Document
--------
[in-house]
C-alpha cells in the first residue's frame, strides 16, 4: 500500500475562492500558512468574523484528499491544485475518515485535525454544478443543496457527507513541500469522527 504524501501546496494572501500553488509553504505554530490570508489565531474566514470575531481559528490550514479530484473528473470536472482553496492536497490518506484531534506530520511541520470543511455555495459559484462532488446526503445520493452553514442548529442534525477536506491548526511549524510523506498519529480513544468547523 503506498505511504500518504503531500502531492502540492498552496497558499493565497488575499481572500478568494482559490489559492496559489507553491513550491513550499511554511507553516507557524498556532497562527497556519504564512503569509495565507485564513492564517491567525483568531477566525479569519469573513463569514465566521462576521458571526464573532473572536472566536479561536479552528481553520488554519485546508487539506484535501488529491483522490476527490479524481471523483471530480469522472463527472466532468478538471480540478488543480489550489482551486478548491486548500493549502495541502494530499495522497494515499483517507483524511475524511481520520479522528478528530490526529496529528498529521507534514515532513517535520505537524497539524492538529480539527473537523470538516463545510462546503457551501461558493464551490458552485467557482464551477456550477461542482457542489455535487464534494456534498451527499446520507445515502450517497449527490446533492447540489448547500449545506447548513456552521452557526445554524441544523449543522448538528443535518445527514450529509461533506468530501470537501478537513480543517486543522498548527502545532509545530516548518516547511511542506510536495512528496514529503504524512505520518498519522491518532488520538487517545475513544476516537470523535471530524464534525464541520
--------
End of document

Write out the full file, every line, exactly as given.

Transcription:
[in-house]
C-alpha cells in the first residue's frame, strides 16, 4: 500500500475562492500558512468574523484528499491544485475518515485535525454544478443543496457527507513541500469522527 504524501501546496494572501500553488509553504505554530490570508489565531474566514470575531481559528490550514479530484473528473470536472482553496492536497490518506484531534506530520511541520470543511455555495459559484462532488446526503445520493452553514442548529442534525477536506491548526511549524510523506498519529480513544468547523 503506498505511504500518504503531500502531492502540492498552496497558499493565497488575499481572500478568494482559490489559492496559489507553491513550491513550499511554511507553516507557524498556532497562527497556519504564512503569509495565507485564513492564517491567525483568531477566525479569519469573513463569514465566521462576521458571526464573532473572536472566536479561536479552528481553520488554519485546508487539506484535501488529491483522490476527490479524481471523483471530480469522472463527472466532468478538471480540478488543480489550489482551486478548491486548500493549502495541502494530499495522497494515499483517507483524511475524511481520520479522528478528530490526529496529528498529521507534514515532513517535520505537524497539524492538529480539527473537523470538516463545510462546503457551501461558493464551490458552485467557482464551477456550477461542482457542489455535487464534494456534498451527499446520507445515502450517497449527490446533492447540489448547500449545506447548513456552521452557526445554524441544523449543522448538528443535518445527514450529509461533506468530501470537501478537513480543517486543522498548527502545532509545530516548518516547511511542506510536495512528496514529503504524512505520518498519522491518532488520538487517545475513544476516537470523535471530524464534525464541520